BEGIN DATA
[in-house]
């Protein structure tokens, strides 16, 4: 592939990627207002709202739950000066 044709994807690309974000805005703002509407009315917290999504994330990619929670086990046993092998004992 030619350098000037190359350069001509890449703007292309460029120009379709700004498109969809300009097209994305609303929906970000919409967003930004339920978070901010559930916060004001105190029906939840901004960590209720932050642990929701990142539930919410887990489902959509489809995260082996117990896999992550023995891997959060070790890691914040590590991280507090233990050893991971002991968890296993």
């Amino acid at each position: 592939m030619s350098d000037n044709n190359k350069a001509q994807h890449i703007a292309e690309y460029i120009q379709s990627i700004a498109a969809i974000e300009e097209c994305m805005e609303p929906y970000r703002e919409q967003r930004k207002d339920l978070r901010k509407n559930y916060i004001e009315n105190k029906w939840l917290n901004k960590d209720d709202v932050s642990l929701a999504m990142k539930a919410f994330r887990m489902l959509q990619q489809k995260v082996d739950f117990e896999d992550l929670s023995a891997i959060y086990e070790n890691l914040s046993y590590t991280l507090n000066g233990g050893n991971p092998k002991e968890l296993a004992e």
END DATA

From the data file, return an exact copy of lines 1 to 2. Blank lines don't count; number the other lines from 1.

[in-house]
């Protein structure tokens, strides 16, 4: 592939990627207002709202739950000066 044709994807690309974000805005703002509407009315917290999504994330990619929670086990046993092998004992 030619350098000037190359350069001509890449703007292309460029120009379709700004498109969809300009097209994305609303929906970000919409967003930004339920978070901010559930916060004001105190029906939840901004960590209720932050642990929701990142539930919410887990489902959509489809995260082996117990896999992550023995891997959060070790890691914040590590991280507090233990050893991971002991968890296993």